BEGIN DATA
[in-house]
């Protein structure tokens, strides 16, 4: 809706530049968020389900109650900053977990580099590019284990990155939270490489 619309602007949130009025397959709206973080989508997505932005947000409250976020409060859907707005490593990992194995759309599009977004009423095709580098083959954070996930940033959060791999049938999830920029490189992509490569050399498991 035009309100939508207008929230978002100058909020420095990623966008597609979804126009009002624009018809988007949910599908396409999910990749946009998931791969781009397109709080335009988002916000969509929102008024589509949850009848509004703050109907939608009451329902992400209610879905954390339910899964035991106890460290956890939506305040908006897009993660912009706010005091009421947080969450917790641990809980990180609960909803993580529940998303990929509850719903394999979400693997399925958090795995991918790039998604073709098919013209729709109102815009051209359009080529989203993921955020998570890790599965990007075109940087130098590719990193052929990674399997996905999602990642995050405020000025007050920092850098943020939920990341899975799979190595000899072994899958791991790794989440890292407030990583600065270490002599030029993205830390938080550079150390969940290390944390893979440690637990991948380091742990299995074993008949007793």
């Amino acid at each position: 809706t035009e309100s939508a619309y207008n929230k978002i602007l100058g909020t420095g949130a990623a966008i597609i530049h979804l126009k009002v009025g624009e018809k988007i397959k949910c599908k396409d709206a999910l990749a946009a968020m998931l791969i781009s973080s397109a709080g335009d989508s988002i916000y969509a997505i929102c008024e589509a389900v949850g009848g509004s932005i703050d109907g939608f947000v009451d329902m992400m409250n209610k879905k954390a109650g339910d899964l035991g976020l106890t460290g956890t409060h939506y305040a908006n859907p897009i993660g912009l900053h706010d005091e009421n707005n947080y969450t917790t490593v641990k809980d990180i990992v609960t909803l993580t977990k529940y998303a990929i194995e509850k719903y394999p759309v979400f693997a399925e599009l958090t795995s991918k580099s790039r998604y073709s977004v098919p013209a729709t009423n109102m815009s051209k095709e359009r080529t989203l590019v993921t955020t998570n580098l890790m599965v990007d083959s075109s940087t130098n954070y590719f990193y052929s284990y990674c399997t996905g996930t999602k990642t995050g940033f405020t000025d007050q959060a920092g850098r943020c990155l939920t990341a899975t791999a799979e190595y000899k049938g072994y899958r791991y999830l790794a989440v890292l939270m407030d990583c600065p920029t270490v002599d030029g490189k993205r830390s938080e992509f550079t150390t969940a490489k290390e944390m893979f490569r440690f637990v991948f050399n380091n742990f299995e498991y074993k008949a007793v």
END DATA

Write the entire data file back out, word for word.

[in-house]
């Protein structure tokens, strides 16, 4: 809706530049968020389900109650900053977990580099590019284990990155939270490489 619309602007949130009025397959709206973080989508997505932005947000409250976020409060859907707005490593990992194995759309599009977004009423095709580098083959954070996930940033959060791999049938999830920029490189992509490569050399498991 035009309100939508207008929230978002100058909020420095990623966008597609979804126009009002624009018809988007949910599908396409999910990749946009998931791969781009397109709080335009988002916000969509929102008024589509949850009848509004703050109907939608009451329902992400209610879905954390339910899964035991106890460290956890939506305040908006897009993660912009706010005091009421947080969450917790641990809980990180609960909803993580529940998303990929509850719903394999979400693997399925958090795995991918790039998604073709098919013209729709109102815009051209359009080529989203993921955020998570890790599965990007075109940087130098590719990193052929990674399997996905999602990642995050405020000025007050920092850098943020939920990341899975799979190595000899072994899958791991790794989440890292407030990583600065270490002599030029993205830390938080550079150390969940290390944390893979440690637990991948380091742990299995074993008949007793």
């Amino acid at each position: 809706t035009e309100s939508a619309y207008n929230k978002i602007l100058g909020t420095g949130a990623a966008i597609i530049h979804l126009k009002v009025g624009e018809k988007i397959k949910c599908k396409d709206a999910l990749a946009a968020m998931l791969i781009s973080s397109a709080g335009d989508s988002i916000y969509a997505i929102c008024e589509a389900v949850g009848g509004s932005i703050d109907g939608f947000v009451d329902m992400m409250n209610k879905k954390a109650g339910d899964l035991g976020l106890t460290g956890t409060h939506y305040a908006n859907p897009i993660g912009l900053h706010d005091e009421n707005n947080y969450t917790t490593v641990k809980d990180i990992v609960t909803l993580t977990k529940y998303a990929i194995e509850k719903y394999p759309v979400f693997a399925e599009l958090t795995s991918k580099s790039r998604y073709s977004v098919p013209a729709t009423n109102m815009s051209k095709e359009r080529t989203l590019v993921t955020t998570n580098l890790m599965v990007d083959s075109s940087t130098n954070y590719f990193y052929s284990y990674c399997t996905g996930t999602k990642t995050g940033f405020t000025d007050q959060a920092g850098r943020c990155l939920t990341a899975t791999a799979e190595y000899k049938g072994y899958r791991y999830l790794a989440v890292l939270m407030d990583c600065p920029t270490v002599d030029g490189k993205r830390s938080e992509f550079t150390t969940a490489k290390e944390m893979f490569r440690f637990v991948f050399n380091n742990f299995e498991y074993k008949a007793v």